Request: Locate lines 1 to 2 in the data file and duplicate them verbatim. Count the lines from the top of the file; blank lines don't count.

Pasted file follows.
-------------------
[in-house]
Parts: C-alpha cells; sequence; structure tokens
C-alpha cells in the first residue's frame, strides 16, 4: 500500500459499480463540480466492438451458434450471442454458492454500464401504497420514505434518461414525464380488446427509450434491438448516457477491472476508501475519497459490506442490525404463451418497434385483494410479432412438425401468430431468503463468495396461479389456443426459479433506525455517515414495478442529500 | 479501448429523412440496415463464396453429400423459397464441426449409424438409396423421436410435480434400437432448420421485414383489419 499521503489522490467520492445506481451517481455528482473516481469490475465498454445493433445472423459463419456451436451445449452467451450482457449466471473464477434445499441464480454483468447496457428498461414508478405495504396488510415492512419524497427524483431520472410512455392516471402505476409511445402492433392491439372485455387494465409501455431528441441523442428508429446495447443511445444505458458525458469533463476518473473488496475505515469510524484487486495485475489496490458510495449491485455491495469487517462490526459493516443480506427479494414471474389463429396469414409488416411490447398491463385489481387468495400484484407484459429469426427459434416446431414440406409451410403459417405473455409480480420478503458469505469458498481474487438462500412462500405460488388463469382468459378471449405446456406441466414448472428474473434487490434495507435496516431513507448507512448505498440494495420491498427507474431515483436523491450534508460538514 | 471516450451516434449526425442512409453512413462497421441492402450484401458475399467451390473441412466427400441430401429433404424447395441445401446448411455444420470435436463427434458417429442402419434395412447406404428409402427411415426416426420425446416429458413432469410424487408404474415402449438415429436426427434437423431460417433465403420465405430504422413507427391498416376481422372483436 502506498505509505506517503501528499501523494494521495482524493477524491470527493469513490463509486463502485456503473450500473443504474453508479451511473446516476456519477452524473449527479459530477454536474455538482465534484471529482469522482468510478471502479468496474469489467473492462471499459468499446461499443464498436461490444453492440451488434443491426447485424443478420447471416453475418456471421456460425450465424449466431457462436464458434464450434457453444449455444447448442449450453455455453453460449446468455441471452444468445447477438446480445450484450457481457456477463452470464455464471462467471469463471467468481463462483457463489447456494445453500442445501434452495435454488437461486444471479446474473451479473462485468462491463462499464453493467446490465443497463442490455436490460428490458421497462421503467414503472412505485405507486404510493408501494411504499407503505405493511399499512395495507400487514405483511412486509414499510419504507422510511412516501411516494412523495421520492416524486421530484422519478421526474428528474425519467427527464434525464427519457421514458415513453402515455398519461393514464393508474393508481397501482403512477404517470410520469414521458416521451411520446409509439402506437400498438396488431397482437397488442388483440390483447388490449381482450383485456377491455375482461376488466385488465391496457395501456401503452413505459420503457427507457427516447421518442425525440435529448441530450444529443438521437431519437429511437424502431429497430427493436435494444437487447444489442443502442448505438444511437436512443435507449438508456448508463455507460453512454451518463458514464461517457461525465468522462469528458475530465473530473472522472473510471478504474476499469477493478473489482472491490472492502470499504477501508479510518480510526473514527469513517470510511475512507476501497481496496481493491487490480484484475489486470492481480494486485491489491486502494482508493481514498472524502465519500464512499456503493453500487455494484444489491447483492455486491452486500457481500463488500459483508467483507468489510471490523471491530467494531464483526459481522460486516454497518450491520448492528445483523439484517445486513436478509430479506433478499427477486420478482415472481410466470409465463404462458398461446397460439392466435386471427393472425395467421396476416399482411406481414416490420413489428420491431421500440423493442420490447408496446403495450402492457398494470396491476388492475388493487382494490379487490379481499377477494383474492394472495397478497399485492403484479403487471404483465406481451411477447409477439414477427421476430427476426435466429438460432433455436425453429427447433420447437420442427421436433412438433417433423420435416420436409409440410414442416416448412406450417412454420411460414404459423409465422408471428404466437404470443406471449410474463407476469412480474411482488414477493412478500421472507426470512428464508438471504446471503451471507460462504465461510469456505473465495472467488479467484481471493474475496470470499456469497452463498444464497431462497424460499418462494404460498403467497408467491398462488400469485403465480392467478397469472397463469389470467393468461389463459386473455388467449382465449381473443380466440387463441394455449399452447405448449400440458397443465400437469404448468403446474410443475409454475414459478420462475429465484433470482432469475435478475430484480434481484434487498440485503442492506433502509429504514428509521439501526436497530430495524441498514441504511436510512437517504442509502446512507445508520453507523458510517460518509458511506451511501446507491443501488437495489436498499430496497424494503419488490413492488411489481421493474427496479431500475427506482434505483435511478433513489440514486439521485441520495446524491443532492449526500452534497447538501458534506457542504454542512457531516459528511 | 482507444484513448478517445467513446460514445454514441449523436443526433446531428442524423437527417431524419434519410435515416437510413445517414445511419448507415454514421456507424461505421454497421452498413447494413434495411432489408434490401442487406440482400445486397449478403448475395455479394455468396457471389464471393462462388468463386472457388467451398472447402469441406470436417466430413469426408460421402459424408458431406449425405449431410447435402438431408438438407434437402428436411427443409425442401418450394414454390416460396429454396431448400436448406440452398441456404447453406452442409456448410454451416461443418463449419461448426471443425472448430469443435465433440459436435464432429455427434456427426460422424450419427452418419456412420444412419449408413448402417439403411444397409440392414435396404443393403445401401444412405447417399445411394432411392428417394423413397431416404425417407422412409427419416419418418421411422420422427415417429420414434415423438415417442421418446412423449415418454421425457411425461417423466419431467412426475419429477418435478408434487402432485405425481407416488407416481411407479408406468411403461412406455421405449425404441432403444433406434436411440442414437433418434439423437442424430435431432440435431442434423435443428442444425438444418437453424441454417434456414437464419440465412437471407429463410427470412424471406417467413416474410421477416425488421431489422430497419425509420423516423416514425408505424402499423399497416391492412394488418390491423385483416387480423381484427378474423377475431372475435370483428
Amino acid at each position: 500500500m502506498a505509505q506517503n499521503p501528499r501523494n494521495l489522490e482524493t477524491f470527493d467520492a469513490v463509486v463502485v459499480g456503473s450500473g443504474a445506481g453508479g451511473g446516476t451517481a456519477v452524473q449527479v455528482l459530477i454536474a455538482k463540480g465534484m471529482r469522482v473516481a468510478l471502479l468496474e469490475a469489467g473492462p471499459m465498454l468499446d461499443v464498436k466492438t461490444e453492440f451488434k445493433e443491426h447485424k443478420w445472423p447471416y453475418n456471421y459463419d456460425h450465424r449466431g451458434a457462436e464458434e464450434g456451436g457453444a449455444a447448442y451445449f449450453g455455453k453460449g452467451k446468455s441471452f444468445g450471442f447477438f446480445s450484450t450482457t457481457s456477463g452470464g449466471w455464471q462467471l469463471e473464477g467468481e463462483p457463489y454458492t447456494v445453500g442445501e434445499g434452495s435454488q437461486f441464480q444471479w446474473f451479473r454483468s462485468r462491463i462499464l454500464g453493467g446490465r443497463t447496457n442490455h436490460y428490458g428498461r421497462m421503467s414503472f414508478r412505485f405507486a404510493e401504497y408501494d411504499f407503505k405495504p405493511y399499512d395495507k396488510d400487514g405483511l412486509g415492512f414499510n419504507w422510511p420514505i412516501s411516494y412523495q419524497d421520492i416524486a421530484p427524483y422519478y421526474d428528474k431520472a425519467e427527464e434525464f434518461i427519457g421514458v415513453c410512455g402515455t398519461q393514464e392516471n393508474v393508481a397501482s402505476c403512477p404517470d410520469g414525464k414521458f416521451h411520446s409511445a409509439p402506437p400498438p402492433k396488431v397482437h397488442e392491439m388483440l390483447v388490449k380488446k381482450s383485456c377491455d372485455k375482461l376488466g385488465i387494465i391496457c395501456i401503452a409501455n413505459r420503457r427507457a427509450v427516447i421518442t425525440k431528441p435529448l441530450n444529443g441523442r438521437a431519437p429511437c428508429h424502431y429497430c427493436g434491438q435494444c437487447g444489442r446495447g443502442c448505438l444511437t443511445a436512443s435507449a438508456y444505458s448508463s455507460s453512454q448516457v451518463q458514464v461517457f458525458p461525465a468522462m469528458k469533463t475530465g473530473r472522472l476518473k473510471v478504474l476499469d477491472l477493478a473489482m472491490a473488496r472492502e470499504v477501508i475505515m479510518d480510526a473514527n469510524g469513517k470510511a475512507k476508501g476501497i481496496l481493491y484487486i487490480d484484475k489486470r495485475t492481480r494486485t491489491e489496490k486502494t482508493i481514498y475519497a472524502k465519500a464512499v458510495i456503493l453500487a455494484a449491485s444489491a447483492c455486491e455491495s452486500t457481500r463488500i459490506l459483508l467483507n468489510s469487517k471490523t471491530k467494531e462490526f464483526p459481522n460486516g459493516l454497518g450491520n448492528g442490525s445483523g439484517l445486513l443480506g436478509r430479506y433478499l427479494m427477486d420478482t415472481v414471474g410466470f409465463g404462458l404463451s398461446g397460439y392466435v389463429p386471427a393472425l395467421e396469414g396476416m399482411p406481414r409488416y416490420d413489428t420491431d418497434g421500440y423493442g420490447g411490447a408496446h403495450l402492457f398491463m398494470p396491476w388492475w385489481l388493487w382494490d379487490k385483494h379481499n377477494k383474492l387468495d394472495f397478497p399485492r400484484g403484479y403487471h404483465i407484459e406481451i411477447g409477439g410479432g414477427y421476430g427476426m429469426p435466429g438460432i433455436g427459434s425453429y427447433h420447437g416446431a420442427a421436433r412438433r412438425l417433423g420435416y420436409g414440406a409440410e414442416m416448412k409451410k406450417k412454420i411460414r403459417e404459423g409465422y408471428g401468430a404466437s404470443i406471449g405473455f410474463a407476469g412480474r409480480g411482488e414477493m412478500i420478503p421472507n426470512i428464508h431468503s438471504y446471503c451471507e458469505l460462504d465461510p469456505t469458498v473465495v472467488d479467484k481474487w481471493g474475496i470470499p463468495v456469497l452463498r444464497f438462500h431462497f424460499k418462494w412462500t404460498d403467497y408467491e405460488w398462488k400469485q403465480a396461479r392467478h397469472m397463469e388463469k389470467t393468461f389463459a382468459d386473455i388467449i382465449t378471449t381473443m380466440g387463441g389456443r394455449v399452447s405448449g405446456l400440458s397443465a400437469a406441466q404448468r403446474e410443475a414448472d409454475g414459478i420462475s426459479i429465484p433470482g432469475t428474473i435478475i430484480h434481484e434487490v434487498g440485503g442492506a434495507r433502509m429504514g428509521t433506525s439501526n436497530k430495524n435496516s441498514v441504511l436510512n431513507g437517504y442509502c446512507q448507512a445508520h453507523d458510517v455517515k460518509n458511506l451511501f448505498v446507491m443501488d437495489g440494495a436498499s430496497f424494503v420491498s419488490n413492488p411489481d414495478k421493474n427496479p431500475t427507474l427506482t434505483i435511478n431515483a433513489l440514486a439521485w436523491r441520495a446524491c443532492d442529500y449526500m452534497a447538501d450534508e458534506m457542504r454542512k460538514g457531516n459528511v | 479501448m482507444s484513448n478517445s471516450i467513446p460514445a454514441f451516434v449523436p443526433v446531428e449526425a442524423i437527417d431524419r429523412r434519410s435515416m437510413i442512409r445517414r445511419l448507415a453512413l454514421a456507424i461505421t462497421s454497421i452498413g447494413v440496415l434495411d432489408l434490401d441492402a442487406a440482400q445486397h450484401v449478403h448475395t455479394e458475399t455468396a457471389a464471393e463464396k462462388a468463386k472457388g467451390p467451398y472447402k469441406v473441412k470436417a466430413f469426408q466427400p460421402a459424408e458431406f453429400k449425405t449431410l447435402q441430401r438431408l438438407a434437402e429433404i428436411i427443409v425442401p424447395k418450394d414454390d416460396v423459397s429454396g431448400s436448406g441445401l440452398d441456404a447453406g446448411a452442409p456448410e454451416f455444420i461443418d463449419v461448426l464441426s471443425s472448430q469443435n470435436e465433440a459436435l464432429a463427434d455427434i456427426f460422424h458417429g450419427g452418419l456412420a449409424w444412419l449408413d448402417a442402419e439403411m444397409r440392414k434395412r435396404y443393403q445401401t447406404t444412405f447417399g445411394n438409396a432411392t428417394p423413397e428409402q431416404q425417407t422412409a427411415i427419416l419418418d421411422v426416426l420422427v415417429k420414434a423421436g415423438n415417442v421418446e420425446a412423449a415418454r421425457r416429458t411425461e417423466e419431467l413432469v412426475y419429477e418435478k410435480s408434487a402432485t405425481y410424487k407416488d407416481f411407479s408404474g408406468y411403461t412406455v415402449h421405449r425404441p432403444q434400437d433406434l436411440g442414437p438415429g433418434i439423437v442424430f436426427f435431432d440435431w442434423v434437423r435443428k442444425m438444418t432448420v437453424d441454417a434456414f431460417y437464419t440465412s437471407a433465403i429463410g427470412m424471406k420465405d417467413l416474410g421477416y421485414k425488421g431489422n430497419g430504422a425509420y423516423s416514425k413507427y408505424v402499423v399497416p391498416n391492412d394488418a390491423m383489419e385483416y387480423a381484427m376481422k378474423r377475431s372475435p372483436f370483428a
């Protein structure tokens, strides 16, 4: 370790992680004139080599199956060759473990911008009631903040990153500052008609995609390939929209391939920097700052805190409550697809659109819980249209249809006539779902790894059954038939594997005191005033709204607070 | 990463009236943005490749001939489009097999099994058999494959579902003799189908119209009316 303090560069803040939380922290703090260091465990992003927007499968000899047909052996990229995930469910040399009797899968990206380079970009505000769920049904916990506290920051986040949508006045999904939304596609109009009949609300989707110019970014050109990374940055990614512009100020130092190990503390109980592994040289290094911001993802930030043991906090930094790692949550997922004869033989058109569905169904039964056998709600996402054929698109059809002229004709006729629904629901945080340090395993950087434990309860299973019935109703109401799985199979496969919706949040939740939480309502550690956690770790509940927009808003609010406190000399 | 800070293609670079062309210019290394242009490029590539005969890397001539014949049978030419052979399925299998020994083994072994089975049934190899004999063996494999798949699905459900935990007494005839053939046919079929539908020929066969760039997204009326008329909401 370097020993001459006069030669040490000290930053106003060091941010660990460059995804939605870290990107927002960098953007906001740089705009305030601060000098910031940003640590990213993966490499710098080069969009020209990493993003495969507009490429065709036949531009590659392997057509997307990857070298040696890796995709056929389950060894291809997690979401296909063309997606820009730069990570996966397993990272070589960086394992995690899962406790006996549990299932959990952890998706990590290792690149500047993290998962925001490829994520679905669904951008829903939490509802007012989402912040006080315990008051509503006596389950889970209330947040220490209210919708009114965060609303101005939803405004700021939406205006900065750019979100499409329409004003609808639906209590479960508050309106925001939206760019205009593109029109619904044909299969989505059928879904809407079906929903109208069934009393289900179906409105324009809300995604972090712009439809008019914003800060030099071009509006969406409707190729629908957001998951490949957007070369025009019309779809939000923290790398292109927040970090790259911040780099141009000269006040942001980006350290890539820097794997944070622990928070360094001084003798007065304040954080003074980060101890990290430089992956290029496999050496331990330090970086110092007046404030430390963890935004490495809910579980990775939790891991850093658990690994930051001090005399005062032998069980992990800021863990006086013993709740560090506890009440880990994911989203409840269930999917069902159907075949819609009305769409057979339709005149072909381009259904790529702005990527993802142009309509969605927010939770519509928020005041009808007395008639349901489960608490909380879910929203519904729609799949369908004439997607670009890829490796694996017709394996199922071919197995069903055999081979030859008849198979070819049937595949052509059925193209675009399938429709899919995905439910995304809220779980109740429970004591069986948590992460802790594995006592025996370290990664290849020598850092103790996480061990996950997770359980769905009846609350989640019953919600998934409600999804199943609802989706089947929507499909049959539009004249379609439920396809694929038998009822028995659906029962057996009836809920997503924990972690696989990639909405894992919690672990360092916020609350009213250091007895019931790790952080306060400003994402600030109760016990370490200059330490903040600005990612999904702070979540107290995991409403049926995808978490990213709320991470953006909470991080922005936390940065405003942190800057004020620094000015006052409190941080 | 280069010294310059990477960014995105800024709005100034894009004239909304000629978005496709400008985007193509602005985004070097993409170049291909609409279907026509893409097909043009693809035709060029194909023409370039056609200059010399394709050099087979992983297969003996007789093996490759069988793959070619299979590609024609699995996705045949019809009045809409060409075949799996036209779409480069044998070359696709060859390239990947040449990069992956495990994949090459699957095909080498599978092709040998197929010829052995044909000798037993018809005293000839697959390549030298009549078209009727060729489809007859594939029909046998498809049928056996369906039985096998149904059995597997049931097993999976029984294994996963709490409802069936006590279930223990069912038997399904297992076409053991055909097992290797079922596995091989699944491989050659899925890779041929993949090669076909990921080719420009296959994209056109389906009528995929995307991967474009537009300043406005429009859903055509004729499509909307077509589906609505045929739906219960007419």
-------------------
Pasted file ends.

[in-house]
Parts: C-alpha cells; sequence; structure tokens